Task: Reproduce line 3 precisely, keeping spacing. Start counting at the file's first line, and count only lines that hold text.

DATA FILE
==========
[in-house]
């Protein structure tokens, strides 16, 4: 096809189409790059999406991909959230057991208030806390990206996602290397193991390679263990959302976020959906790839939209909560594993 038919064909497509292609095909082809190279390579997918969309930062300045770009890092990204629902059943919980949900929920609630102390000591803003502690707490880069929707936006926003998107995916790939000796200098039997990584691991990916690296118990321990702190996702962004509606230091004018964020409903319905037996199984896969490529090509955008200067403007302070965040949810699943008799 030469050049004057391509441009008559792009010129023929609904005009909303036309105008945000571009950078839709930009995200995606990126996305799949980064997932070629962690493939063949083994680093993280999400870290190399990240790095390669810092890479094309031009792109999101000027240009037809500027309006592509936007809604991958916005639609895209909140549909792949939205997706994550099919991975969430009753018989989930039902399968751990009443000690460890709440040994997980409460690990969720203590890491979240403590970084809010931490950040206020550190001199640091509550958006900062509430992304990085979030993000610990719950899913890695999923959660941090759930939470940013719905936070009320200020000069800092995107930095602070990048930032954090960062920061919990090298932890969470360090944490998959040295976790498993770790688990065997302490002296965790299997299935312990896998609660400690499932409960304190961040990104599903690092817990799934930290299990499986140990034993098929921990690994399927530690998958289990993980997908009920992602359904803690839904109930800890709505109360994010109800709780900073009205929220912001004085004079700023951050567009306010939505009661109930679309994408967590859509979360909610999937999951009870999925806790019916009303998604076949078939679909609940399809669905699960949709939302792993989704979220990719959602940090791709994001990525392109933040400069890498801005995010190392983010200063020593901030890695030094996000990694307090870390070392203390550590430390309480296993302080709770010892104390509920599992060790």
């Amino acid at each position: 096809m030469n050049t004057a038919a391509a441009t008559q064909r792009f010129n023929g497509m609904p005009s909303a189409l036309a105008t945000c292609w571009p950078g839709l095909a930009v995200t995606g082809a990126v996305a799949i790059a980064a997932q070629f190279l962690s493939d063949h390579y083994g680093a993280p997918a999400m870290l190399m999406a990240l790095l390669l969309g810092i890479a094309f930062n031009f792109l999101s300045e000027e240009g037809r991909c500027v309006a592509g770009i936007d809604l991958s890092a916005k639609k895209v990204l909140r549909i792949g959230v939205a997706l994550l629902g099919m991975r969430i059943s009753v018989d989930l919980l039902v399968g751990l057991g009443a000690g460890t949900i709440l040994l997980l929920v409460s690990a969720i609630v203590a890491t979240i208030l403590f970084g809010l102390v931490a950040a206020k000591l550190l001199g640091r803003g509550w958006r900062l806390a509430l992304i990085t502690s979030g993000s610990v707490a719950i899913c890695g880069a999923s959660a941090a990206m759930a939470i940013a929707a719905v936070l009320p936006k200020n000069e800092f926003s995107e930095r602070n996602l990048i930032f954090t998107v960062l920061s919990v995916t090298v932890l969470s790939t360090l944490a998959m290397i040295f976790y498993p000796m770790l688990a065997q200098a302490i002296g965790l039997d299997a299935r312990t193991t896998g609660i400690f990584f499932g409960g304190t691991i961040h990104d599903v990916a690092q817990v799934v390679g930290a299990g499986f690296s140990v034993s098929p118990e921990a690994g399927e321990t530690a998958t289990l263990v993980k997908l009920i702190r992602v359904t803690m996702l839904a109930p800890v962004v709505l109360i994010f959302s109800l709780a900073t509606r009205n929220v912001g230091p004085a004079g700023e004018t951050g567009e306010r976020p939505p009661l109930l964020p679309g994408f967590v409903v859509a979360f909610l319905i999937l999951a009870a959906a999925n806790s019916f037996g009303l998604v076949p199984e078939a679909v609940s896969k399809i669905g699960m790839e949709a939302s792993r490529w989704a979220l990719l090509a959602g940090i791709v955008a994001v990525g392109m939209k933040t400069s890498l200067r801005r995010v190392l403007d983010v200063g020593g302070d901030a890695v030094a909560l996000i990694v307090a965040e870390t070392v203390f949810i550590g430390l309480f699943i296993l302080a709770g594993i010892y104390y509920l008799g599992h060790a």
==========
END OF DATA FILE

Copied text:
């Amino acid at each position: 096809m030469n050049t004057a038919a391509a441009t008559q064909r792009f010129n023929g497509m609904p005009s909303a189409l036309a105008t945000c292609w571009p950078g839709l095909a930009v995200t995606g082809a990126v996305a799949i790059a980064a997932q070629f190279l962690s493939d063949h390579y083994g680093a993280p997918a999400m870290l190399m999406a990240l790095l390669l969309g810092i890479a094309f930062n031009f792109l999101s300045e000027e240009g037809r991909c500027v309006a592509g770009i936007d809604l991958s890092a916005k639609k895209v990204l909140r549909i792949g959230v939205a997706l994550l629902g099919m991975r969430i059943s009753v018989d989930l919980l039902v399968g751990l057991g009443a000690g460890t949900i709440l040994l997980l929920v409460s690990a969720i609630v203590a890491t979240i208030l403590f970084g809010l102390v931490a950040a206020k000591l550190l001199g640091r803003g509550w958006r900062l806390a509430l992304i990085t502690s979030g993000s610990v707490a719950i899913c890695g880069a999923s959660a941090a990206m759930a939470i940013a929707a719905v936070l009320p936006k200020n000069e800092f926003s995107e930095r602070n996602l990048i930032f954090t998107v960062l920061s919990v995916t090298v932890l969470s790939t360090l944490a998959m290397i040295f976790y498993p000796m770790l688990a065997q200098a302490i002296g965790l039997d299997a299935r312990t193991t896998g609660i400690f990584f499932g409960g304190t691991i961040h990104d599903v990916a690092q817990v799934v390679g930290a299990g499986f690296s140990v034993s098929p118990e921990a690994g399927e321990t530690a998958t289990l263990v993980k997908l009920i702190r992602v359904t803690m996702l839904a109930p800890v962004v709505l109360i994010f959302s109800l709780a900073t509606r009205n929220v912001g230091p004085a004079g700023e004018t951050g567009e306010r976020p939505p009661l109930l964020p679309g994408f967590v409903v859509a979360f909610l319905i999937l999951a009870a959906a999925n806790s019916f037996g009303l998604v076949p199984e078939a679909v609940s896969k399809i669905g699960m790839e949709a939302s792993r490529w989704a979220l990719l090509a959602g940090i791709v955008a994001v990525g392109m939209k933040t400069s890498l200067r801005r995010v190392l403007d983010v200063g020593g302070d901030a890695v030094a909560l996000i990694v307090a965040e870390t070392v203390f949810i550590g430390l309480f699943i296993l302080a709770g594993i010892y104390y509920l008799g599992h060790a």